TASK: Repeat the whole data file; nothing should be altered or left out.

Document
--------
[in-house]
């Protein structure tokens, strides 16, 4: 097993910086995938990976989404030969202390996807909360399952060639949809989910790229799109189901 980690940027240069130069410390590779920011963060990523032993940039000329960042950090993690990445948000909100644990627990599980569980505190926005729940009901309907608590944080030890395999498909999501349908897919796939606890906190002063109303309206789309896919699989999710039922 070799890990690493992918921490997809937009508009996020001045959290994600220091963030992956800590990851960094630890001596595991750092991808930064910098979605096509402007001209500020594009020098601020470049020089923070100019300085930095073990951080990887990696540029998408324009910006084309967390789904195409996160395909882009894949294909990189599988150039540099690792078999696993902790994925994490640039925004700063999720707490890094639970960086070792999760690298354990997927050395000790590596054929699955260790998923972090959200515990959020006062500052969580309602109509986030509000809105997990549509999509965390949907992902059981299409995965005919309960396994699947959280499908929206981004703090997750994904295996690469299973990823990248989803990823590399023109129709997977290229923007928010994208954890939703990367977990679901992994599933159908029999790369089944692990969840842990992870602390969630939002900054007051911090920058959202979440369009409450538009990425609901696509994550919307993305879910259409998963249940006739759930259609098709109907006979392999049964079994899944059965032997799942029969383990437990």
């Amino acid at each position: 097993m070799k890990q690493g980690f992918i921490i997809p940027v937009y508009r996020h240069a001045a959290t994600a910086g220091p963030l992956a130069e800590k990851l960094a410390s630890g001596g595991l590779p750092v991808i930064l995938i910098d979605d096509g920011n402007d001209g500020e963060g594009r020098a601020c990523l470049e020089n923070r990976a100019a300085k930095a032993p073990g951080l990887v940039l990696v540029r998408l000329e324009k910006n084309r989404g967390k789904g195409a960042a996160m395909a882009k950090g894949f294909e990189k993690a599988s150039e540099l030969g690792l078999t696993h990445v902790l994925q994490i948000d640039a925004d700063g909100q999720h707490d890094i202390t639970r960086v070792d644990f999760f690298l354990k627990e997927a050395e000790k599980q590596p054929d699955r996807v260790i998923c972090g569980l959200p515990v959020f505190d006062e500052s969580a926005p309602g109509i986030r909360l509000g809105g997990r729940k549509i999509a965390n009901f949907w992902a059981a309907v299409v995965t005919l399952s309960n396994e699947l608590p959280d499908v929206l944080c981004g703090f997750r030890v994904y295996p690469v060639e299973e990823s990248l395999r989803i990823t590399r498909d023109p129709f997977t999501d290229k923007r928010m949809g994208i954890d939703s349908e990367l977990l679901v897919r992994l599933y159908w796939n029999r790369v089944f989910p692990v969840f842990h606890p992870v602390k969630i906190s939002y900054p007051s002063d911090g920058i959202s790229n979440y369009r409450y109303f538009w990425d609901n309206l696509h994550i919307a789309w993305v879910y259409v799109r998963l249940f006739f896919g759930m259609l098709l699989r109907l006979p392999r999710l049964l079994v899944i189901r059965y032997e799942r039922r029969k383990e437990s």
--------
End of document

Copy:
[in-house]
């Protein structure tokens, strides 16, 4: 097993910086995938990976989404030969202390996807909360399952060639949809989910790229799109189901 980690940027240069130069410390590779920011963060990523032993940039000329960042950090993690990445948000909100644990627990599980569980505190926005729940009901309907608590944080030890395999498909999501349908897919796939606890906190002063109303309206789309896919699989999710039922 070799890990690493992918921490997809937009508009996020001045959290994600220091963030992956800590990851960094630890001596595991750092991808930064910098979605096509402007001209500020594009020098601020470049020089923070100019300085930095073990951080990887990696540029998408324009910006084309967390789904195409996160395909882009894949294909990189599988150039540099690792078999696993902790994925994490640039925004700063999720707490890094639970960086070792999760690298354990997927050395000790590596054929699955260790998923972090959200515990959020006062500052969580309602109509986030509000809105997990549509999509965390949907992902059981299409995965005919309960396994699947959280499908929206981004703090997750994904295996690469299973990823990248989803990823590399023109129709997977290229923007928010994208954890939703990367977990679901992994599933159908029999790369089944692990969840842990992870602390969630939002900054007051911090920058959202979440369009409450538009990425609901696509994550919307993305879910259409998963249940006739759930259609098709109907006979392999049964079994899944059965032997799942029969383990437990």
């Amino acid at each position: 097993m070799k890990q690493g980690f992918i921490i997809p940027v937009y508009r996020h240069a001045a959290t994600a910086g220091p963030l992956a130069e800590k990851l960094a410390s630890g001596g595991l590779p750092v991808i930064l995938i910098d979605d096509g920011n402007d001209g500020e963060g594009r020098a601020c990523l470049e020089n923070r990976a100019a300085k930095a032993p073990g951080l990887v940039l990696v540029r998408l000329e324009k910006n084309r989404g967390k789904g195409a960042a996160m395909a882009k950090g894949f294909e990189k993690a599988s150039e540099l030969g690792l078999t696993h990445v902790l994925q994490i948000d640039a925004d700063g909100q999720h707490d890094i202390t639970r960086v070792d644990f999760f690298l354990k627990e997927a050395e000790k599980q590596p054929d699955r996807v260790i998923c972090g569980l959200p515990v959020f505190d006062e500052s969580a926005p309602g109509i986030r909360l509000g809105g997990r729940k549509i999509a965390n009901f949907w992902a059981a309907v299409v995965t005919l399952s309960n396994e699947l608590p959280d499908v929206l944080c981004g703090f997750r030890v994904y295996p690469v060639e299973e990823s990248l395999r989803i990823t590399r498909d023109p129709f997977t999501d290229k923007r928010m949809g994208i954890d939703s349908e990367l977990l679901v897919r992994l599933y159908w796939n029999r790369v089944f989910p692990v969840f842990h606890p992870v602390k969630i906190s939002y900054p007051s002063d911090g920058i959202s790229n979440y369009r409450y109303f538009w990425d609901n309206l696509h994550i919307a789309w993305v879910y259409v799109r998963l249940f006739f896919g759930m259609l098709l699989r109907l006979p392999r999710l049964l079994v899944i189901r059965y032997e799942r039922r029969k383990e437990s």